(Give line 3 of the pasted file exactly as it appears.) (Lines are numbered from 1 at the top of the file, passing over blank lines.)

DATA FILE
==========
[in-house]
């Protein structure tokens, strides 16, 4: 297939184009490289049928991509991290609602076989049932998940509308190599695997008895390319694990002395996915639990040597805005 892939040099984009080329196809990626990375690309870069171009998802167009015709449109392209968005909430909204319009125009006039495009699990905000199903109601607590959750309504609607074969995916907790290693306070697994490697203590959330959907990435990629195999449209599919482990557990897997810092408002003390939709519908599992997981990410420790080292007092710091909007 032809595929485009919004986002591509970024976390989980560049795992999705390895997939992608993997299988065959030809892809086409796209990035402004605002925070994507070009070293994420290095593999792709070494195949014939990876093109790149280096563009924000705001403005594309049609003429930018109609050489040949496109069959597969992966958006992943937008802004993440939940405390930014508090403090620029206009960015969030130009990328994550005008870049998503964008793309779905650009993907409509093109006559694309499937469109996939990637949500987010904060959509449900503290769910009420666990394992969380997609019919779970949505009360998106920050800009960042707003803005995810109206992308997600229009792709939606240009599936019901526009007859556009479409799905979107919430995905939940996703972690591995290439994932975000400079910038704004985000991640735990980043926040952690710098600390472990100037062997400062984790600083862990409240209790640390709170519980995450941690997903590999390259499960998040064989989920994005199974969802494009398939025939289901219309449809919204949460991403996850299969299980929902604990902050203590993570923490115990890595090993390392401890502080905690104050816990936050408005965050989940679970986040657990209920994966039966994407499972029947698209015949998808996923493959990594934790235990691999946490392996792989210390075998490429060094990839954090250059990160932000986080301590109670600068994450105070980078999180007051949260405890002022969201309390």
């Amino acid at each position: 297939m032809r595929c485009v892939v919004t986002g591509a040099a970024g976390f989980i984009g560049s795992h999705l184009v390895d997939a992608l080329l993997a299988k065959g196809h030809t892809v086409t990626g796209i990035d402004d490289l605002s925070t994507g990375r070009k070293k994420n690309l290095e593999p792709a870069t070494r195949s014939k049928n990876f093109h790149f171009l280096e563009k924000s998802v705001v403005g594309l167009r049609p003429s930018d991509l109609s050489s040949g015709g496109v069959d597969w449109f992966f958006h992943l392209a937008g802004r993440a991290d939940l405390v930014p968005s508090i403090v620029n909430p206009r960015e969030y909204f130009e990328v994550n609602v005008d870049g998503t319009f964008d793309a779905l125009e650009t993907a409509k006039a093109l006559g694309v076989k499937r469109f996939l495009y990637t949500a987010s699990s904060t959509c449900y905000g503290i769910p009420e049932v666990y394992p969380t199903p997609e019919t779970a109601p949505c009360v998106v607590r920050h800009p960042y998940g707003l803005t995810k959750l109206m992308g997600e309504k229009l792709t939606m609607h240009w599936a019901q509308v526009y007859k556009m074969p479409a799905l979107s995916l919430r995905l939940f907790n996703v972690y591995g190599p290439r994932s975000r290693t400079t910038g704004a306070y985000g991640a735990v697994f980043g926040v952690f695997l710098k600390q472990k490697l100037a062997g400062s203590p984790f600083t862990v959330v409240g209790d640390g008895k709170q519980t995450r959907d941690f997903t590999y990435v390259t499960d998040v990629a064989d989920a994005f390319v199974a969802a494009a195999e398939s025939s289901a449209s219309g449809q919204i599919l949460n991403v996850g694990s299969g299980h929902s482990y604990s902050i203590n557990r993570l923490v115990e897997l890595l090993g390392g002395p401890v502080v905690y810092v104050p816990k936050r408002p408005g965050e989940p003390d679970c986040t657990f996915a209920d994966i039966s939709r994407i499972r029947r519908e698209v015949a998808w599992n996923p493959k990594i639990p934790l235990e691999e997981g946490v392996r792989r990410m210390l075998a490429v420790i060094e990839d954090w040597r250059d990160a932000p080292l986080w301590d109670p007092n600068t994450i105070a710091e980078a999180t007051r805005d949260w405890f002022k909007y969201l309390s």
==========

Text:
């Amino acid at each position: 297939m032809r595929c485009v892939v919004t986002g591509a040099a970024g976390f989980i984009g560049s795992h999705l184009v390895d997939a992608l080329l993997a299988k065959g196809h030809t892809v086409t990626g796209i990035d402004d490289l605002s925070t994507g990375r070009k070293k994420n690309l290095e593999p792709a870069t070494r195949s014939k049928n990876f093109h790149f171009l280096e563009k924000s998802v705001v403005g594309l167009r049609p003429s930018d991509l109609s050489s040949g015709g496109v069959d597969w449109f992966f958006h992943l392209a937008g802004r993440a991290d939940l405390v930014p968005s508090i403090v620029n909430p206009r960015e969030y909204f130009e990328v994550n609602v005008d870049g998503t319009f964008d793309a779905l125009e650009t993907a409509k006039a093109l006559g694309v076989k499937r469109f996939l495009y990637t949500a987010s699990s904060t959509c449900y905000g503290i769910p009420e049932v666990y394992p969380t199903p997609e019919t779970a109601p949505c009360v998106v607590r920050h800009p960042y998940g707003l803005t995810k959750l109206m992308g997600e309504k229009l792709t939606m609607h240009w599936a019901q509308v526009y007859k556009m074969p479409a799905l979107s995916l919430r995905l939940f907790n996703v972690y591995g190599p290439r994932s975000r290693t400079t910038g704004a306070y985000g991640a735990v697994f980043g926040v952690f695997l710098k600390q472990k490697l100037a062997g400062s203590p984790f600083t862990v959330v409240g209790d640390g008895k709170q519980t995450r959907d941690f997903t590999y990435v390259t499960d998040v990629a064989d989920a994005f390319v199974a969802a494009a195999e398939s025939s289901a449209s219309g449809q919204i599919l949460n991403v996850g694990s299969g299980h929902s482990y604990s902050i203590n557990r993570l923490v115990e897997l890595l090993g390392g002395p401890v502080v905690y810092v104050p816990k936050r408002p408005g965050e989940p003390d679970c986040t657990f996915a209920d994966i039966s939709r994407i499972r029947r519908e698209v015949a998808w599992n996923p493959k990594i639990p934790l235990e691999e997981g946490v392996r792989r990410m210390l075998a490429v420790i060094e990839d954090w040597r250059d990160a932000p080292l986080w301590d109670p007092n600068t994450i105070a710091e980078a999180t007051r805005d949260w405890f002022k909007y969201l309390s």